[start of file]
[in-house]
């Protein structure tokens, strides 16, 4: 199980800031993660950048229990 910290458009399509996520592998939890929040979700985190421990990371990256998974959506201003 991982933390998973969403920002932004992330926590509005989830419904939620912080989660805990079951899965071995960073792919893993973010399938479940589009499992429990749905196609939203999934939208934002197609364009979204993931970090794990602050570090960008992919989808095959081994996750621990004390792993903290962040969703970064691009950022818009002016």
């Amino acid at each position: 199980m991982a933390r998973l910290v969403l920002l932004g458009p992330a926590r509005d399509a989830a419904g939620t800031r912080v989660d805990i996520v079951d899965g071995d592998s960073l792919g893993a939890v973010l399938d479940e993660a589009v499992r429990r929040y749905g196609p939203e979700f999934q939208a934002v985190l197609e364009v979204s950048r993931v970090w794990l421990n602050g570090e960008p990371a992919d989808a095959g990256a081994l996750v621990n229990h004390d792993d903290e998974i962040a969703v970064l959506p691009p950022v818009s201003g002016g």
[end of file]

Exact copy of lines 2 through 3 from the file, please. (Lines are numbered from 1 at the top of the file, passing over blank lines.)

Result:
């Protein structure tokens, strides 16, 4: 199980800031993660950048229990 910290458009399509996520592998939890929040979700985190421990990371990256998974959506201003 991982933390998973969403920002932004992330926590509005989830419904939620912080989660805990079951899965071995960073792919893993973010399938479940589009499992429990749905196609939203999934939208934002197609364009979204993931970090794990602050570090960008992919989808095959081994996750621990004390792993903290962040969703970064691009950022818009002016």
């Amino acid at each position: 199980m991982a933390r998973l910290v969403l920002l932004g458009p992330a926590r509005d399509a989830a419904g939620t800031r912080v989660d805990i996520v079951d899965g071995d592998s960073l792919g893993a939890v973010l399938d479940e993660a589009v499992r429990r929040y749905g196609p939203e979700f999934q939208a934002v985190l197609e364009v979204s950048r993931v970090w794990l421990n602050g570090e960008p990371a992919d989808a095959g990256a081994l996750v621990n229990h004390d792993d903290e998974i962040a969703v970064l959506p691009p950022v818009s201003g002016g």